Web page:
The Withdrawal Method, Pasha Malla, Soft Skull Press
Pasha Malla’s cleverly titled collection The Withdrawal Method features protagonists, most of them men, who feel themselves to be in emotional retreat. They have happenstance jobs, partners they don’t understand, family members they don’t speak to anymore. In “Timber on the Wheel of Everyone,” a man whose young son is ill with cancer lives largely in a fantasy world in which his selfless derring-do makes him a hero to his son and a scourge to his ex-wife. An eighteenth-century Austrian courtier decides that he is “a man trapped irrevocably in a realm of logic, distant from the enigmas of human emotion.” The protagonist of “The Slough” becomes repelled by his girlfriend after she reveals that she has found a way to shed her skin like a snake.
Malla, a Canadian who was recently awarded the Giller Prize, his country’s top literary award, for this collection, is refreshingly unpredictable, injecting magical realism into some tales while letting others unfold in a conventional universe. Even the more conventional stories, however, possess a quirkiness that makes them memorable. In “Pet Therapy,” a young man works in a children’s hospital making sure that the Pet Therapy Ward bonobo doesn’t rape the Pet Therapy goats. The bullied fourth-grader in “Long Short Short Long” is convinced that his teacher is sending him secret Morse Code messages.
Children appear in many of these tales, orphaned, neglected, or ill. They have more resourcefulness and energy than their adult counterparts, but are equally aware of some precariousness inherent in the order of things. In the powerful “Big City Girls,” a seven-year-old boy and his older sister and her friends play a sex game on a long, dull school snow day. Malla captures the way in which children intuit the entwined excitement and violence of adult sexuality:
Alex was on top of the girl. He held his [toy pirate’s] hook to her throat.
Can you be Jordan Knight when you rape me? said Heather’s voice in the dark.
Okay, what do I say?
Just be slow and nice, she said.
Okay, said Alex. Okay.
… I guess I’m dead now, said Heather. Where do I go?
The ways of men and women together are not pretty in Malla’s world. Sex as often creates distance as connection. Malla is particularly good on the naked dislike that can develop between long-term lovers. In “The Slough,” the main character is teasing his girlfriend by nudging her with his foot while she studies for a class. She tells him to stop:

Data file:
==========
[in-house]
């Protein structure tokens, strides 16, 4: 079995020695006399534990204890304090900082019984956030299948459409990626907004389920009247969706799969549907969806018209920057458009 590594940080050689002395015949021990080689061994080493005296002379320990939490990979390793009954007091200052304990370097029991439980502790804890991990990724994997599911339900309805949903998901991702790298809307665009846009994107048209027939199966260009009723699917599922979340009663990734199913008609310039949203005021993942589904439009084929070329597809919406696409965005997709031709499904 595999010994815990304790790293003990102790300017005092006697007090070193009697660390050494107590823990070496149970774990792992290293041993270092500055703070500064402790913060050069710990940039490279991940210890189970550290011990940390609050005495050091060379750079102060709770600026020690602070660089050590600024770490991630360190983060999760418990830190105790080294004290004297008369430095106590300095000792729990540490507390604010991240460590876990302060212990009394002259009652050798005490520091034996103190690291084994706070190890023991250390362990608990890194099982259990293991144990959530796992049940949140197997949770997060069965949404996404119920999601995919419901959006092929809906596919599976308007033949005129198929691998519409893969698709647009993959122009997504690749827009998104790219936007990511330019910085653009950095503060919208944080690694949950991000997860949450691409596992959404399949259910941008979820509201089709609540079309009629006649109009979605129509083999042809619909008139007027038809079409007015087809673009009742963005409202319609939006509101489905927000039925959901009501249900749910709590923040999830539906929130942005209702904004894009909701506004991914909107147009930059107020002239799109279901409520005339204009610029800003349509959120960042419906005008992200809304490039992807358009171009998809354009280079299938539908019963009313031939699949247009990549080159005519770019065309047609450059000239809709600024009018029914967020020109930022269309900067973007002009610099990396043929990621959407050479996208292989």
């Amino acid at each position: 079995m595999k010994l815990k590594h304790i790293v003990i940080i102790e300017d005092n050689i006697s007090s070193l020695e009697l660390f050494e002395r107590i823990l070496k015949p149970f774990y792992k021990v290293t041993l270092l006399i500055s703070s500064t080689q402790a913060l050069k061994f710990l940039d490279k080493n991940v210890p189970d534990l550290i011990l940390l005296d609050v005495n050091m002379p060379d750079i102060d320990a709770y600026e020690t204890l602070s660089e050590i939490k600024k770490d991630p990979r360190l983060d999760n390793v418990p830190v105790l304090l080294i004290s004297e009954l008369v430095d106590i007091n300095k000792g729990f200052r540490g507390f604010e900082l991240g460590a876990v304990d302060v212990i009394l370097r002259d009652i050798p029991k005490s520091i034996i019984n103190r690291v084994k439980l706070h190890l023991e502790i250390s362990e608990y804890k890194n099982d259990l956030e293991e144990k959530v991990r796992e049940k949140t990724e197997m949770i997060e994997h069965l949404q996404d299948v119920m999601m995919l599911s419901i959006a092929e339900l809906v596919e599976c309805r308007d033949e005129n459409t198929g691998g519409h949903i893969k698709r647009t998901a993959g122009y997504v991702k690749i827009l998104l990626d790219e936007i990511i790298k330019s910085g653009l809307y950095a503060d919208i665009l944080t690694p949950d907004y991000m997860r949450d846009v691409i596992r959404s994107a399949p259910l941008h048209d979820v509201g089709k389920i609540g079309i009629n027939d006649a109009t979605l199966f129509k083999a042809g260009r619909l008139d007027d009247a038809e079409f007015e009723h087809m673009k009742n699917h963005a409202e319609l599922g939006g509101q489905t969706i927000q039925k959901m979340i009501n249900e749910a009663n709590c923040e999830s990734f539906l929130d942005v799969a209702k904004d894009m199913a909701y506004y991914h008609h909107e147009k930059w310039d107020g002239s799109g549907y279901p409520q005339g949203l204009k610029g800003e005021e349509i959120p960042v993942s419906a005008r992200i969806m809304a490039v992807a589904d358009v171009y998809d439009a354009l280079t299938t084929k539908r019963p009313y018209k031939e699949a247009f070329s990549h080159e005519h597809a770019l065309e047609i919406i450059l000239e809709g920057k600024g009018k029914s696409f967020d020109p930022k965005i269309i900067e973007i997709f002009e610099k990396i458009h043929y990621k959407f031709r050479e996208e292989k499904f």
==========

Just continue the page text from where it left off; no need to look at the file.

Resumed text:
He nudged again and she looked at him, exasperated. “What?”
“I love you,” he said.
She stared at him. “And?”
“And do you love me?”
“No, I hate you.”
For all their fierceness, these are sly, leisurely stories that don’t readily signal where they’re heading or the effect the author may mean them to have, though in retrospect they drop hints suggesting that their surface aimlessness is deceptive. Malla is a painstaking literary mechanic, and funny, too, with a great ear for colloquial speech. The deepest registers of emotion are reached in “Big City Girls,” “Respite” (which unsentimentally describes a writers’s volunteer visits to the home of a dying child), “Timber on the Wheel of Everyone,” and “Dizzy When You Look Down In,” a story about two brothers, one seriously ill with diabetes. Dizzy, the diabetic brother, is undergoing an operation to have a foot amputed; his well sibling, the narrator, waits in a hospital lounge trying to make sense of the pieces of Dizzy’s life. A gifted high school basektball player, Dizzy deliberately sabotaged both his academic future and his physical health. Why? Was it his radical politics? His resentment over being diabetic? His propensity for getting stoned? We are never told for sure, and don’t need to be. Who could truly explain such a thing anyhow? The mysteries that make so many of Malla’s characters withdraw, overwhelmed by life, are mysteries that enrich his stories and encourage us to more than one reading. I think Malla knows a little more than he lets his readers in on, but I appreciate his sophisticated ambiguities. Closure is overrated.